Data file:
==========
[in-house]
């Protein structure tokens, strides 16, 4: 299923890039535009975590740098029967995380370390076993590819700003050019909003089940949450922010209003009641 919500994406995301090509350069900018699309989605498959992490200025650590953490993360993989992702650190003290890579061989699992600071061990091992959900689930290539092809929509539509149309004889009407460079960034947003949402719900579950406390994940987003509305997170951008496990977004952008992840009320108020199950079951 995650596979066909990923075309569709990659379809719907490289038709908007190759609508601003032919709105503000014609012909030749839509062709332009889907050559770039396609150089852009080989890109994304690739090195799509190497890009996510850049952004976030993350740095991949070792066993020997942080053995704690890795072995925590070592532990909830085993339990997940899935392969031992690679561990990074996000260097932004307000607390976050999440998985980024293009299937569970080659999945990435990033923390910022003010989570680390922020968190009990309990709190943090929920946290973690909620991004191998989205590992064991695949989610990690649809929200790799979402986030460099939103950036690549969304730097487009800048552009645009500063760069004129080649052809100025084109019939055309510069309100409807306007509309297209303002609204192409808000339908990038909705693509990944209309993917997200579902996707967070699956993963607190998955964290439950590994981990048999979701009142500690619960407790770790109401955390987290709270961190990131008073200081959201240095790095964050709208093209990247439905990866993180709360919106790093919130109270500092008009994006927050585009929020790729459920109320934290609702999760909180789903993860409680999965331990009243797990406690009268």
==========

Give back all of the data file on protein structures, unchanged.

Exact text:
[in-house]
């Protein structure tokens, strides 16, 4: 299923890039535009975590740098029967995380370390076993590819700003050019909003089940949450922010209003009641 919500994406995301090509350069900018699309989605498959992490200025650590953490993360993989992702650190003290890579061989699992600071061990091992959900689930290539092809929509539509149309004889009407460079960034947003949402719900579950406390994940987003509305997170951008496990977004952008992840009320108020199950079951 995650596979066909990923075309569709990659379809719907490289038709908007190759609508601003032919709105503000014609012909030749839509062709332009889907050559770039396609150089852009080989890109994304690739090195799509190497890009996510850049952004976030993350740095991949070792066993020997942080053995704690890795072995925590070592532990909830085993339990997940899935392969031992690679561990990074996000260097932004307000607390976050999440998985980024293009299937569970080659999945990435990033923390910022003010989570680390922020968190009990309990709190943090929920946290973690909620991004191998989205590992064991695949989610990690649809929200790799979402986030460099939103950036690549969304730097487009800048552009645009500063760069004129080649052809100025084109019939055309510069309100409807306007509309297209303002609204192409808000339908990038909705693509990944209309993917997200579902996707967070699956993963607190998955964290439950590994981990048999979701009142500690619960407790770790109401955390987290709270961190990131008073200081959201240095790095964050709208093209990247439905990866993180709360919106790093919130109270500092008009994006927050585009929020790729459920109320934290609702999760909180789903993860409680999965331990009243797990406690009268």